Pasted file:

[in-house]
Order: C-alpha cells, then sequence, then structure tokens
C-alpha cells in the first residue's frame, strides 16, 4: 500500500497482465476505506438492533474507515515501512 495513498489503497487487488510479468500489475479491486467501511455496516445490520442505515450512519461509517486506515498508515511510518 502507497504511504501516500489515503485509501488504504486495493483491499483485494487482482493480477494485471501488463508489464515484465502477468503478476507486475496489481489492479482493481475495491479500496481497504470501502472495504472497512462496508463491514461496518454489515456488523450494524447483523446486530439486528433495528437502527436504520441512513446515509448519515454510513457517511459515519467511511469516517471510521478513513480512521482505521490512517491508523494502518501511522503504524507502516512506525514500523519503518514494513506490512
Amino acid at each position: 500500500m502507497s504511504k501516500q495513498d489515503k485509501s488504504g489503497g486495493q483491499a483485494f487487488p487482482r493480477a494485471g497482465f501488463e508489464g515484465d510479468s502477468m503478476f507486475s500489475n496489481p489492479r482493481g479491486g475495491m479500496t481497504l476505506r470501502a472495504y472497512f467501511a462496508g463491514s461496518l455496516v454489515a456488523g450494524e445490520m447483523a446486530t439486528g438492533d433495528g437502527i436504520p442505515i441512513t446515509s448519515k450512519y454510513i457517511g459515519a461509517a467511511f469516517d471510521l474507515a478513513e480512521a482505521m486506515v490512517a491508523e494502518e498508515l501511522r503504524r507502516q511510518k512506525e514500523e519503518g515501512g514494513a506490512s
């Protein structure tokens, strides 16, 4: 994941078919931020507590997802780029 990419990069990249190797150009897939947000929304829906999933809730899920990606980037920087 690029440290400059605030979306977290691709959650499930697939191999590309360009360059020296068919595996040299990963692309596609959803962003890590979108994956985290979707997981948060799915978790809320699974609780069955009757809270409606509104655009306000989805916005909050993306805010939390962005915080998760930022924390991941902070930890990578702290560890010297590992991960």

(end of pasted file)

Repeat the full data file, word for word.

[in-house]
Order: C-alpha cells, then sequence, then structure tokens
C-alpha cells in the first residue's frame, strides 16, 4: 500500500497482465476505506438492533474507515515501512 495513498489503497487487488510479468500489475479491486467501511455496516445490520442505515450512519461509517486506515498508515511510518 502507497504511504501516500489515503485509501488504504486495493483491499483485494487482482493480477494485471501488463508489464515484465502477468503478476507486475496489481489492479482493481475495491479500496481497504470501502472495504472497512462496508463491514461496518454489515456488523450494524447483523446486530439486528433495528437502527436504520441512513446515509448519515454510513457517511459515519467511511469516517471510521478513513480512521482505521490512517491508523494502518501511522503504524507502516512506525514500523519503518514494513506490512
Amino acid at each position: 500500500m502507497s504511504k501516500q495513498d489515503k485509501s488504504g489503497g486495493q483491499a483485494f487487488p487482482r493480477a494485471g497482465f501488463e508489464g515484465d510479468s502477468m503478476f507486475s500489475n496489481p489492479r482493481g479491486g475495491m479500496t481497504l476505506r470501502a472495504y472497512f467501511a462496508g463491514s461496518l455496516v454489515a456488523g450494524e445490520m447483523a446486530t439486528g438492533d433495528g437502527i436504520p442505515i441512513t446515509s448519515k450512519y454510513i457517511g459515519a461509517a467511511f469516517d471510521l474507515a478513513e480512521a482505521m486506515v490512517a491508523e494502518e498508515l501511522r503504524r507502516q511510518k512506525e514500523e519503518g515501512g514494513a506490512s
């Protein structure tokens, strides 16, 4: 994941078919931020507590997802780029 990419990069990249190797150009897939947000929304829906999933809730899920990606980037920087 690029440290400059605030979306977290691709959650499930697939191999590309360009360059020296068919595996040299990963692309596609959803962003890590979108994956985290979707997981948060799915978790809320699974609780069955009757809270409606509104655009306000989805916005909050993306805010939390962005915080998760930022924390991941902070930890990578702290560890010297590992991960």